IBM moved closer to achieving its vision of self-healing, self-configuring systems last week with the unveiling of three autonomic computing software modules.
The modules are designed to predict and respond to sudden increases in data center workloads. The Adaptive Forecasting module uses mathematical models to anticipate the progression of an unexpected surge in demand. The Online Capacity Planning module estimates the resources required to maintain service-level targets during peaks and allows a hot swap of resources from one workload to another. The Rapid Reconfiguration piece uses new capabilities in WebSphere Application Server 5.0 to add and remove nodes as resource demands fluctuate.
While IBM Corp. has announced dynamic provisioning tools in the past, what makes this software different is its forecasting abilities, says Alan Ganek, vice president of autonomic computing. The software will start to deploy equipment ahead of data center requirements.
"Obviously, you can't tell in advance when a surge is going to happen," Ganek says. "But when the workload starts to come in, we can gauge a signature of what it looks like. And using modeling and probabilistic methods, we can get a sense of its trajectory."
IBM has existing forecasting tools that can prepare for predictable spikes, such as seasonal traffic bursts. But dealing with the unexpected requires something more sophisticated, says Joe Hellerstein, manager of the adaptive systems department at IBM's Thomas J. Watson Research Center.
When workloads deviate significantly from what is expected, IBM's new adaptive forecaster kicks in and starts tracking how things are changing. This short-term forecaster allows the system to get ahead of the surge, see that more server power will be needed in another minute, for example, and make requests before service levels degrade, Hellerstein says. Similarly, as the surge begins to dissipate, the tools can release resources earlier to conserve costs, he says.
Jeff Wenger, vice president and CTO at Tax Technologies Inc. in Haworth, N.J., says his company does its own forecasting but would welcome any tools that could help better predict shifting workloads as its business increases.
"Last year we ended up using less than 10 percent of our available horsepower," Wenger says. "If we were more comfortable with our forecasting, we wouldn't have to overprovision as much."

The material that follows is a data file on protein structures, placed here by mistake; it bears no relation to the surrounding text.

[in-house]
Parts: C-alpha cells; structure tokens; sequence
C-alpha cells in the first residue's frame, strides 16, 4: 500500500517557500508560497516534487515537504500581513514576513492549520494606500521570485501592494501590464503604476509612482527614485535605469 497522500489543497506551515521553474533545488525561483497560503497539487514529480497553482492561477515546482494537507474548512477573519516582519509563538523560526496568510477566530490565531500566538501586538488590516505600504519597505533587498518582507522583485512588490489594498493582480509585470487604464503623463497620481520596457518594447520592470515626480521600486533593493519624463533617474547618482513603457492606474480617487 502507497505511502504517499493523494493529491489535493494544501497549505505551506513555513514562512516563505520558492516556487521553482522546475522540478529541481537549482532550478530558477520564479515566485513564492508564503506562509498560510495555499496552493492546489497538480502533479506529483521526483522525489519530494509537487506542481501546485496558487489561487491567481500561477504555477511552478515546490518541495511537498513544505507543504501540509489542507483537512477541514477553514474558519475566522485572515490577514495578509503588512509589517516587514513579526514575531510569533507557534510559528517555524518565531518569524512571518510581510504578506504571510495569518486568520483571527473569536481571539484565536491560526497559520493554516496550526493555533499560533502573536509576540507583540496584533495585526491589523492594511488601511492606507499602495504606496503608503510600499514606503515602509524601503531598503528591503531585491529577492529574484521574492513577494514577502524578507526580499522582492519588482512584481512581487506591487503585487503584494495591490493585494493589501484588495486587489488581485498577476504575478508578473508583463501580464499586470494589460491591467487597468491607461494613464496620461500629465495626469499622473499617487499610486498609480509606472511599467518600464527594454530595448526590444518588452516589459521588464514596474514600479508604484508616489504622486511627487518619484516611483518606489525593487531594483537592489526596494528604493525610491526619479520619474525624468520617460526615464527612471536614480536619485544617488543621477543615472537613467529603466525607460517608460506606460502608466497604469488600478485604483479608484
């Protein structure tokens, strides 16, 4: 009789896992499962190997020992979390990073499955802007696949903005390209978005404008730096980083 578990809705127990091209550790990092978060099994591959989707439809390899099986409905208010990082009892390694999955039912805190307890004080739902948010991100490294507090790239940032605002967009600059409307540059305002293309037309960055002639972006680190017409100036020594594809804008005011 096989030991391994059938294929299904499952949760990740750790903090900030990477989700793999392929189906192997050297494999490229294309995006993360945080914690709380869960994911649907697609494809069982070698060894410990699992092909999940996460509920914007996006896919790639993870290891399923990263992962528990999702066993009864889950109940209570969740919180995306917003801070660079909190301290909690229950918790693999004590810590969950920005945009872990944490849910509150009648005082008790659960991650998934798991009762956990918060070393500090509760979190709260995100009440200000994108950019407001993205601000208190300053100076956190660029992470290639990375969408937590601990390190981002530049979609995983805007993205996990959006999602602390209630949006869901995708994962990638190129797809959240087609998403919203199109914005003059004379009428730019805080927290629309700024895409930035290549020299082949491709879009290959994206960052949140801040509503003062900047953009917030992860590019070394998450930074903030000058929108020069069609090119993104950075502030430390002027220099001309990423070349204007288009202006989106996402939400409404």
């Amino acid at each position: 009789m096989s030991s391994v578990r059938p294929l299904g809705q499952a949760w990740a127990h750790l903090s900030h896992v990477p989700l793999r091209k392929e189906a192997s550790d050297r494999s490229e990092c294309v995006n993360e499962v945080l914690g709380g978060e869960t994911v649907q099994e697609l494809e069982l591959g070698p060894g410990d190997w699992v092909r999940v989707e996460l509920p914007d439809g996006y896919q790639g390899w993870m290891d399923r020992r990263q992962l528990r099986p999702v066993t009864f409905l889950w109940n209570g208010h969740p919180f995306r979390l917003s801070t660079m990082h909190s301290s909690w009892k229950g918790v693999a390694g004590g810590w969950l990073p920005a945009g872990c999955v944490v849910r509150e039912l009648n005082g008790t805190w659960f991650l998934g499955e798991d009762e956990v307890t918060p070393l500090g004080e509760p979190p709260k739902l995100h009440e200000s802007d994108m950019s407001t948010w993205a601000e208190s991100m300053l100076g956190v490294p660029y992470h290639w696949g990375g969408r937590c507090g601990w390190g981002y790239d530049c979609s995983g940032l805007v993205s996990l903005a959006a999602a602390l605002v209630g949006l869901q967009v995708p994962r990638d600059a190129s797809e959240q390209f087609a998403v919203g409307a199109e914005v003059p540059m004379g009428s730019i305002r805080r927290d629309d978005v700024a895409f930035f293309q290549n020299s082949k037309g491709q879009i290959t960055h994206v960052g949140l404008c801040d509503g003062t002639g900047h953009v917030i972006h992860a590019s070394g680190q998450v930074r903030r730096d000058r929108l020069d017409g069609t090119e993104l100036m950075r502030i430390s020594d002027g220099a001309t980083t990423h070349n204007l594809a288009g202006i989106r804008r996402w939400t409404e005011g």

IBM Global Services hosts Tax Technologies' Web-based tax and financial reporting software. The idea of some day shifting to pay-as-you-go service model, with capacity managed by IBM's autonomic technologies, is appealing to Tax Technologies, which experiences its biggest volumes during the first two weeks of September.
"In our industry, we could require 10 times the horsepower for two weeks out of the year," Wenger says. "If we didn't have to acquire 10 times the equipment and pay for it the whole year, that would be a good thing."
The three new tools are not available as packaged software products, but IBM Global Services will add the new technologies to its services. On the product front, IBM is "actively working to inject this technology into a variety of our offerings," Ganek says.
IBM has publicly pursued autonomic computing since announcing its eLiza initiative in 2001; it formed a dedicated autonomic computing division headed by Ganek in October.
As IT systems become more complex, autonomic capabilities can absorb some of the management burden and free up IT staff to focus on other tasks, Ganek says. Autonomic technology will yield more effective resource utilization and increase reliability, he says.
"Today, about 40 percent of major system outages are due to operator error," Ganek says. "Automating system configuration changes is a good way to avoid those kinds of problems."
Analysts have debated whether companies are ready for autonomic computing and the relinquishing of control that goes along with it. At healthcare services provider Sutter Health, network professionals are coming around to the idea.
"This will be an evolution for support personnel as well as the technology," says Mark Dynes, who manages the enterprise systems management department at Sutter Health IT in Sacramento, Calif. His company has started automation efforts and begun researching a new autonomic-enabled version of IBM's Tivoli Monitoring software.
"It is a slow process for identifying items that staff is willing to release control of," Dynes says.
IBM will demonstrate its new autonomic computing tools at the upcoming CeBIT show in Germany.